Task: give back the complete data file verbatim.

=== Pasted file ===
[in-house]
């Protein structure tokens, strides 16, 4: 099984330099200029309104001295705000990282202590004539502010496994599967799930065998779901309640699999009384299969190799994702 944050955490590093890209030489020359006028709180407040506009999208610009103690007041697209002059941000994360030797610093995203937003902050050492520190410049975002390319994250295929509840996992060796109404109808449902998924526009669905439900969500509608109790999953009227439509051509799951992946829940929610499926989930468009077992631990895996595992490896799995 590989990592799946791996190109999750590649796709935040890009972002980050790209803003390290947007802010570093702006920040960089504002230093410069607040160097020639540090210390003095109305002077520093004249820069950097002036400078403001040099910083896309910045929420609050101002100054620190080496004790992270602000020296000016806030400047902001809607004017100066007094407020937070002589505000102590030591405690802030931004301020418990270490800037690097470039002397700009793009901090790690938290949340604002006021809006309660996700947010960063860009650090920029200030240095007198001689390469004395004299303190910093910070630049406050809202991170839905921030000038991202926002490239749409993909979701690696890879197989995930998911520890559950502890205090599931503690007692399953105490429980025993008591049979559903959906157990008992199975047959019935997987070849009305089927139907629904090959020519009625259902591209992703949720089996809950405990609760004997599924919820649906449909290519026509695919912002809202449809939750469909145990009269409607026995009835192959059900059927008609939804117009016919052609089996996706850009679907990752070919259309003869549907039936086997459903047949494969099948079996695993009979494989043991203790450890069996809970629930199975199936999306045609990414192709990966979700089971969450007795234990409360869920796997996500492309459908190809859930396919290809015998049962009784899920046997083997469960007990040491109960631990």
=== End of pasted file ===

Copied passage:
[in-house]
């Protein structure tokens, strides 16, 4: 099984330099200029309104001295705000990282202590004539502010496994599967799930065998779901309640699999009384299969190799994702 944050955490590093890209030489020359006028709180407040506009999208610009103690007041697209002059941000994360030797610093995203937003902050050492520190410049975002390319994250295929509840996992060796109404109808449902998924526009669905439900969500509608109790999953009227439509051509799951992946829940929610499926989930468009077992631990895996595992490896799995 590989990592799946791996190109999750590649796709935040890009972002980050790209803003390290947007802010570093702006920040960089504002230093410069607040160097020639540090210390003095109305002077520093004249820069950097002036400078403001040099910083896309910045929420609050101002100054620190080496004790992270602000020296000016806030400047902001809607004017100066007094407020937070002589505000102590030591405690802030931004301020418990270490800037690097470039002397700009793009901090790690938290949340604002006021809006309660996700947010960063860009650090920029200030240095007198001689390469004395004299303190910093910070630049406050809202991170839905921030000038991202926002490239749409993909979701690696890879197989995930998911520890559950502890205090599931503690007692399953105490429980025993008591049979559903959906157990008992199975047959019935997987070849009305089927139907629904090959020519009625259902591209992703949720089996809950405990609760004997599924919820649906449909290519026509695919912002809202449809939750469909145990009269409607026995009835192959059900059927008609939804117009016919052609089996996706850009679907990752070919259309003869549907039936086997459903047949494969099948079996695993009979494989043991203790450890069996809970629930199975199936999306045609990414192709990966979700089971969450007795234990409360869920796997996500492309459908190809859930396919290809015998049962009784899920046997083997469960007990040491109960631990």